When it comes to strawberries, there are hardly few people who tell you they don’t like to eat it. Strawberry is always a common fruit because of its delicious taste and sweetness. Buying GMO or non-organic food is a worst option, but organic stuff is costly, right? Well, you can plant strawberry at your own house without any serious trouble. Strawberries are not very hard to grow, they only require some regular care and that’s all. First, let’s take a look at how to grow strawberries at your home and then later, we will guide you regarding how to care the strawberry plants.
Tarnished plant bug is the main fruit-feeding nemesis of strawberries. Strawberry sap beetle can infest overripe fruit. Plant decline can also be caused by root-feeding white grubs (beetle larvae) and nematodes. Viruses, which can be spread by aphids, often affect plants that are weakened by unfavorable growing conditions.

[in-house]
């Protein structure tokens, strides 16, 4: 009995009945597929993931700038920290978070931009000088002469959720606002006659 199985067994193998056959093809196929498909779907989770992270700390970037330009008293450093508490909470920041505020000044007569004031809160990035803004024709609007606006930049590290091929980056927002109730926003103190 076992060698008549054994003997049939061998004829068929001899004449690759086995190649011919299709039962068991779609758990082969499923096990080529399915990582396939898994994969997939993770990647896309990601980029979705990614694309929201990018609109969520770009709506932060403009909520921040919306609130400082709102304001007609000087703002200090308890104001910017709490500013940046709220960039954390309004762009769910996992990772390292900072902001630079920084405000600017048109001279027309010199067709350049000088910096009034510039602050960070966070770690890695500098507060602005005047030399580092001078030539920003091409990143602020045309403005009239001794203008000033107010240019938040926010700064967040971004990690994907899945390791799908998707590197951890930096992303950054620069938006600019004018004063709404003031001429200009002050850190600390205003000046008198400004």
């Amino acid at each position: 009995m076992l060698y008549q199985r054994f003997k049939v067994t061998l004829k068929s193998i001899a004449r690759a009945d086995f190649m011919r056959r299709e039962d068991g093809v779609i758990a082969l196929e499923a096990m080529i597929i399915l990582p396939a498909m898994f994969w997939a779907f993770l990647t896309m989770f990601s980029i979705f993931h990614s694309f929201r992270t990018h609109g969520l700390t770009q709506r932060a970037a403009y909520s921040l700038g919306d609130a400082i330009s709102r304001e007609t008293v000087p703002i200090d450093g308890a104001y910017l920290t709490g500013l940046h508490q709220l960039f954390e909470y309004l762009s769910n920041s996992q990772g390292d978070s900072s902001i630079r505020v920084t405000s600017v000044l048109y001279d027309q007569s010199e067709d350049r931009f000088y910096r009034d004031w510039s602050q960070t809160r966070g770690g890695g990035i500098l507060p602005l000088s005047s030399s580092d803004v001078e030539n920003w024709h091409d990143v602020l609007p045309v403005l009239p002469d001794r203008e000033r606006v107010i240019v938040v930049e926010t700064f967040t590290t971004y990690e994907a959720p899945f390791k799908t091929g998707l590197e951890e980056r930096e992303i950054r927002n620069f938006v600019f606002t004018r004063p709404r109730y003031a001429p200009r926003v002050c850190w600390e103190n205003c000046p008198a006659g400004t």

Gray mold (botrytis) is disease enemy number 1 on strawberry fruit around the country. Anthracnose can devastate plantings in hot, humid areas. Leather rot, which causes an insipid berry taste you won’t forget, is a sporadic problem on susceptible varieties when fruit comes in contact with damp soil. Red stele, a soilborne fungus, can be avoided by choosing resistant varieties.
Ripe berries appear about 30 days after bloom. Once the berry is fully red, let your taste buds be your final guide on when to harvest. Pick every two to three days, or daily in very hot weather. Keep green caps attached. To preserve flavor and shelf life, pick into a shallow, paper towel lined container, no more than three or four layers of berries deep. Refrigerate immediately after picking. Hull and wash just before serving.